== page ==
LBI-HTA - Publications - Search - Tocolysis in preterm labour - A systematic review of evidence-based guidelines, effectiveness and health economic evaluations

Mad, P. and Geiger-Gritsch, S. and Mittermayr, T. and Wild, C. (2009): Tocolysis in preterm labour - A systematic review of evidence-based guidelines, effectiveness and health economic evaluations. HTA-Projektbericht 030.

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Official URL: http://eprints.hta.lbg.ac.at/825

Abstract

Premature birth before the end of the 37th week of gestation is associated with an increased risk of morbidity and mortality in newborns. Using drugs to suppress labour (tocolysis) does not prevent the causes of imminent premature birth, in most cases the birth can merely be temporarily delayed. In Austria, the drugs used in tocolysis are the betamimetic Hexoprenalin, a low cost drug which often leads to cardiovascular side effects, and the oxytocin receptor blocker Atosiban, which has fewer side effects but is more costly.
The aims of the systematic review were to summarise (1) existing evidence-based guidelines for the treatment of imminent premature birth, (2) existing studies on the effectiveness and safety of tocolysis and, (3) health economic evaluations of the tocolysis drugs currently authorised in Austria.
Evidence-based guidelines for tocolysis make the following recommendations:
- Tocolysis is only indicated before the end of the 34th week of pregnancy.
- In routine practice only one cycle of tocolysis should be carried out in a 48 hour period. Neither a repetition of the treatment nor maintenance therapy are recommended. Using a combination of several tocolysis drugs is also not recommended.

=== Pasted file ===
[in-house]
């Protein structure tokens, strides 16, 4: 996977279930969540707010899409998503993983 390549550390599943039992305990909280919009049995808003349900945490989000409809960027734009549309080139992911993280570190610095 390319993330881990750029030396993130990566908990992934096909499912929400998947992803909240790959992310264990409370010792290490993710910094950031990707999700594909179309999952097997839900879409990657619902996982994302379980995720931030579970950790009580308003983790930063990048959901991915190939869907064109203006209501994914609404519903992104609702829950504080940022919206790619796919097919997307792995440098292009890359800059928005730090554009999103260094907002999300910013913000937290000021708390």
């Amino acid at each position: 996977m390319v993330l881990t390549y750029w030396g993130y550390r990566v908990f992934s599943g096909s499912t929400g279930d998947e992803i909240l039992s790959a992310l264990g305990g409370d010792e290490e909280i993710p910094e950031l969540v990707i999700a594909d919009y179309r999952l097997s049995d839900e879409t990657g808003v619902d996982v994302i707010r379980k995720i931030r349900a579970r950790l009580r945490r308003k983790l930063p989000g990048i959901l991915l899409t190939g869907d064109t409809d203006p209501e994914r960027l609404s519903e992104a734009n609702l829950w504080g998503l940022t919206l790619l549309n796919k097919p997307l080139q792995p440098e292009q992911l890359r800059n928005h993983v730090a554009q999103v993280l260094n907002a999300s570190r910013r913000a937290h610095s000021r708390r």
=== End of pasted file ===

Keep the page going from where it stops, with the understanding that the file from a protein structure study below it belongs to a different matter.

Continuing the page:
- When tocolysis is required, corticosteroids should be administered to help lung maturation, and, if necessary, the patient should be transferred to a neonatological centre.
- Contraindications for tocolysis are increasing intrauterine infections, and fetuses that are unviable due to malformations.
- Accompanying measures such as strict bed rest, hydration or sedation are not recommended in routine practice.
Betamimetics were effective in delaying birth by 2 to 7 days compared to placebo. However, they did not change neonatal mortality and morbidity. No significant differences in effectiveness and safety were found between the different betamimetics.
Under study conditions, Atosiban and betamimetics demonstrated the same effectiveness in terms of prolonging pregnancy, but Atosiban had fewer side effects. In order to avoid a side effect associated with betamimetic treatment, 6 women need to be tocolysed using Atosiban (NNT =6). Atosiban failed to reduce morbidity and mortality to a greater extent than placebo or betamimetics.
No health economic evaluations of Hexoprenalin, and just one of Atosiban could be identified, therefore a statement as to the cost-effectiveness of Hexoprenalin compared with Atosiban is currently not possible. Due to study heterogeneity in terms of design, intervention and data used, the cost-effectiveness of the tocolytics used in the studies cannot be assessed.

Item Type:Project Report
Keywords:tocolysis, imminent premature birth, Atosiban, Hexoprenaline
Subjects:WA Public health > WA 300-395 Health problems of special population groups > WA 310 Maternal and child welfare
WQ Obstetrics > WQ 200-212 Pregnancy
QV Pharmacology, toxicology, pharmacy > QV 701-737 Pharmacy
Language:German
Series Name:HTA-Projektbericht 030
Deposited on:28 May 2009 16:25
Last Modified:28 May 2009 17:05

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